...No Exceptional Drought Yet In New Mexico...
...But 96 Percent Of The State Is In Moderate To Extreme Drought...
The start of the 2014 calendar year was extremely dry. January statewide precipitation was well below normal to non-exsistent at only 4% of normal! This was the driest January on record going back to 1895, with a statewide average of only 0.03 inches.
March 2014. Much needed, widespread, significant precipitation fell upon New Mexico during the first two days of the month, especially over the western and central areas.
Actual Precipitation: March 2014
February 2014. With the month complete, precipitation has been mostly below normal, especially in the southwest and northeast.
January 2014. The first month of the year was void of precipitation over most of central and southern New Mexico. There was a little snow in the northeast on the 4th and high northern and western mountains on the 9th. A little snow fell again in the northeast on the 23rd. Some snow fell in the northwest mountains late on the 30th through the 31st. This was the driest January on record, with a statewide average of only 0.3 inches.
Actual Precipitation: January 2014
October 2013 - January 2014. Statewide average precipitation for the first four months of the 2014 Water Year was 58% of normal. The driest area was the Southern Desert Division with 34% of normal. The wettest area was the Northern Mountains Division with 77%.
The official NOAA Climate Prediction Center outlook for New Mexico precipitation for March 2014 is for better chances of below normal precipitation, compared to near or above normal precipitation. The outlook from March through May is for equal chances of below, near or above normal precipitation.
The seasonal outlook below indicates drought will develop in the far southeast and likely worsen elsewhere through much of the spring.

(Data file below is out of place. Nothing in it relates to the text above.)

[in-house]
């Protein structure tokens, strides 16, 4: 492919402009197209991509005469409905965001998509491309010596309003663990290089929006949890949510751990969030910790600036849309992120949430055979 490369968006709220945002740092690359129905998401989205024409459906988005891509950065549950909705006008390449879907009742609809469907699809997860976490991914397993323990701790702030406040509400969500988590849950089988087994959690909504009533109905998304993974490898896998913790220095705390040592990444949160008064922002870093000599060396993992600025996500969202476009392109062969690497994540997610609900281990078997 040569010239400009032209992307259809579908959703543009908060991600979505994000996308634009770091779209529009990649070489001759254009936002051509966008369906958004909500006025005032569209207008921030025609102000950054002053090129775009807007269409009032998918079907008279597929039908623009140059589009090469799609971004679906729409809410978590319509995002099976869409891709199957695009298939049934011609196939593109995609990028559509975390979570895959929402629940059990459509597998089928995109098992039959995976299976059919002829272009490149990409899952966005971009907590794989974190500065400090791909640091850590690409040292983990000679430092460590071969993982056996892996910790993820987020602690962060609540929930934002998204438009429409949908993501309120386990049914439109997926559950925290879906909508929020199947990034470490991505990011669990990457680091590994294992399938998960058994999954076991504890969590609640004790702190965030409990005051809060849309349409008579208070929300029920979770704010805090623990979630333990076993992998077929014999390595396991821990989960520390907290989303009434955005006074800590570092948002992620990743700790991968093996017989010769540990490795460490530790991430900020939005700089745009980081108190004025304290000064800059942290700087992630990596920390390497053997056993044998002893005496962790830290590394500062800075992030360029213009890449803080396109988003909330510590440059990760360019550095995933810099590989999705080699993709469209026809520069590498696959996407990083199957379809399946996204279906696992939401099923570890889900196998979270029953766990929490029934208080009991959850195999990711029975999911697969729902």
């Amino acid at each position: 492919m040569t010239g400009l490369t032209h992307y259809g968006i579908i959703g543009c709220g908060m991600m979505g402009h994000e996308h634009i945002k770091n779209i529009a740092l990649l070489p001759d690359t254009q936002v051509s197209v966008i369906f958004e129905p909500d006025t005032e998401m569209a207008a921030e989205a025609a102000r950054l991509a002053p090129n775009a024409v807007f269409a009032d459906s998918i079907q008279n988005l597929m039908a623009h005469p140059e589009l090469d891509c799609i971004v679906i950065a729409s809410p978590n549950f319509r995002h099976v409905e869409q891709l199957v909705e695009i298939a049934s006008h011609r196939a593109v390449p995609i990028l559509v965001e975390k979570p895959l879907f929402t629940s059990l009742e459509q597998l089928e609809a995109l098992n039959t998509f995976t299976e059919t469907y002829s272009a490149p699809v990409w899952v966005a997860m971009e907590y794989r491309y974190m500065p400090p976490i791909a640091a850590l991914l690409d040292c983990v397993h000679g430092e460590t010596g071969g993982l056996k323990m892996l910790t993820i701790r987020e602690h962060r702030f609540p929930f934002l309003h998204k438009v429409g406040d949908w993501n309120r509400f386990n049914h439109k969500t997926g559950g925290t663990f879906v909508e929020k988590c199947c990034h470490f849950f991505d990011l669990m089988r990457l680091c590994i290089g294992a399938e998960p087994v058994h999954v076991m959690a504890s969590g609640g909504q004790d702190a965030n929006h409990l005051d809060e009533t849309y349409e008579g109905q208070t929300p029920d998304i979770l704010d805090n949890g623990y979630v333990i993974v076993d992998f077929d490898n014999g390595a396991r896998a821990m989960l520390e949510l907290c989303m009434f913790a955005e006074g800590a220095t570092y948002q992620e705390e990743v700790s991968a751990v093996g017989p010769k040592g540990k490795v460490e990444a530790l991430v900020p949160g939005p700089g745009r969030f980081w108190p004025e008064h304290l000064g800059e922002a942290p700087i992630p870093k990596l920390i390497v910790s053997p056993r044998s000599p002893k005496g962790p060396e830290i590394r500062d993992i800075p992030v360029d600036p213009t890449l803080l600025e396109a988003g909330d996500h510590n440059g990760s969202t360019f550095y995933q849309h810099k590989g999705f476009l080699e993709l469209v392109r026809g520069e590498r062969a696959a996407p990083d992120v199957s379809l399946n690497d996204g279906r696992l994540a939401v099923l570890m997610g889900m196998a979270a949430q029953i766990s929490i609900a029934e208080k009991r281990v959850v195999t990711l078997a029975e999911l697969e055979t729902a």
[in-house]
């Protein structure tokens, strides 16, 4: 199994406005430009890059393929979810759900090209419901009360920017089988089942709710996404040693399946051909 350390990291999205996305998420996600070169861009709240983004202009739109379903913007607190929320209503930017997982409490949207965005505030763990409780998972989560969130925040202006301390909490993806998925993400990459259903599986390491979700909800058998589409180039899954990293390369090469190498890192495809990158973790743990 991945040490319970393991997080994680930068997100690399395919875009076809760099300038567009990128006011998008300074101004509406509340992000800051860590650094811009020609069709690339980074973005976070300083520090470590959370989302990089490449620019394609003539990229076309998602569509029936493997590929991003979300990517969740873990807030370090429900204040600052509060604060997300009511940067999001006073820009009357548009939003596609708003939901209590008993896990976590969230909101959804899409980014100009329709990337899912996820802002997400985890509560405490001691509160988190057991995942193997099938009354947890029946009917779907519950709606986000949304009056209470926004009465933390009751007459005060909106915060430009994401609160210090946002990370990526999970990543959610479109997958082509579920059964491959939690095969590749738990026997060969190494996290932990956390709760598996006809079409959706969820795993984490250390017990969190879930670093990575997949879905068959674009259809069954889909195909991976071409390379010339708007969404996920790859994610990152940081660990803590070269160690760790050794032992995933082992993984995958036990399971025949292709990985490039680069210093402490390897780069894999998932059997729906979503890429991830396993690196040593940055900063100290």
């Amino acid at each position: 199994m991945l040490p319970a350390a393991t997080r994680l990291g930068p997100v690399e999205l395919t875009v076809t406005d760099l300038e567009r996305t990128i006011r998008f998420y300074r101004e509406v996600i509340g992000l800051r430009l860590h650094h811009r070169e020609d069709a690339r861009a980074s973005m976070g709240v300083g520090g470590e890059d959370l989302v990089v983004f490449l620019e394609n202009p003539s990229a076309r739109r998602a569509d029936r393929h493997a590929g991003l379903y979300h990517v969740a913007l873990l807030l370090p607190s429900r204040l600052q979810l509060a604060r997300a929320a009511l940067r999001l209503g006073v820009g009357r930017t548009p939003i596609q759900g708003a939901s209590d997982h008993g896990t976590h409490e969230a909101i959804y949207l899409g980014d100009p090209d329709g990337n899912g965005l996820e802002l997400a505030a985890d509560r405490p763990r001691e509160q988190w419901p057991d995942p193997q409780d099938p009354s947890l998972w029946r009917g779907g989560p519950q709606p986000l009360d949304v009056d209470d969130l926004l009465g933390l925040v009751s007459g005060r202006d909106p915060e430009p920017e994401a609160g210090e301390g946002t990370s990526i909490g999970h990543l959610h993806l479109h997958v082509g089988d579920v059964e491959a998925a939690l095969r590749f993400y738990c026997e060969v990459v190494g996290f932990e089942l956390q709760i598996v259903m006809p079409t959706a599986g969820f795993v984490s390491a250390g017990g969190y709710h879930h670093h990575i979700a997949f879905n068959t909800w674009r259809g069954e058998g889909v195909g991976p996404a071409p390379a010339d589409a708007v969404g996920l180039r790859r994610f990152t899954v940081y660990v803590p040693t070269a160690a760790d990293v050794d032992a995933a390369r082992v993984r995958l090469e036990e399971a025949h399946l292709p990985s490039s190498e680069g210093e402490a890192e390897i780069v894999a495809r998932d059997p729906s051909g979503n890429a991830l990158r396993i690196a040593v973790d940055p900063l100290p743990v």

US Seasonal Drought Outlook from the Climate Prediction Center
(click map to enlarge)
The current U.S. Drought Monitor map depiction of drought for New Mexico can be found at:
Reservoir storage is well below capacity at all lakes across the state, although summer rains and epic September rain helped bring up storage levels some in most resevoirs. Water levels are lowest at Abiquiu, Cochiti, Caballo, Brantley, Elephant Butte, Conchas, Santa Rosa and Sumner Lakes. Average statewide reservoir storage is only 23 percent of capacity. You can use the link below to see the current percent of storage capacity at all the major New Mexico dams:
Areas affected by current and past large fires in 2011, 2012 and 2013 are closed. Please see the following link for a listing of the current closures and fire restrictions. Click on the small map of New Mexico, then Fire Alert link at the top right of the page.
Below is a map of real-time streamflow compared to historical streamflow for the current day of the year. Click on the image to take you to the USGS site.
New Mexico Water Watch from the USGS
(click map to enlarge image)
1. For the 2013 Year, average statewide precipitation ranked as the 47th wettest (72nd driest) year on record. July and especially September helped erase major short term precipitation deficits. Meanwhile, average statewide temperatures ranked as the 44th warmest (75th coldest) on record.
Figures provided by the National Climatic Data Center
2. CPC forecasters continue to indicate neutral ENSO conditions into the Spring, then begin to trend toward weak El Nino conditions during the summer and fall. An El Nino watch has been issued, which means El nino conditions may develop within the next 6 months.
3. Below is an animation of the weekly U.S. Drought monitor for the past year (late Feb 2013 - late Feb 2014) across New Mexico. Note the worsening drought into early July, then improvement for most of July and August, and dramatic improvement in September, followed by a gradual worsening of the drought again.
External Links and Sites
This product will be updated in mid March, or sooner if necessary in response to significant changes in weather, water supply or drought conditions.
The U.S. Drought Monitor is a multi-agency effort involving the NOAA National Weather Service and National Climatic Data Center, the USDA, State and Regional Climate Centers and the National Drought Mitigation Center. Information for this statement has been gathered from the NWS and FAA observation sites, state cooperative extension services, the U.S. Geological Survey and other government agencies.
Thanks to Deirdre Kann, our Science and Operations Officer, for providing many of the links and automatically updating graphics, and the general design of much of this page.
If you have any questions or comments about this drought information statement, please contact:
National Weather Service
or by e-mail to: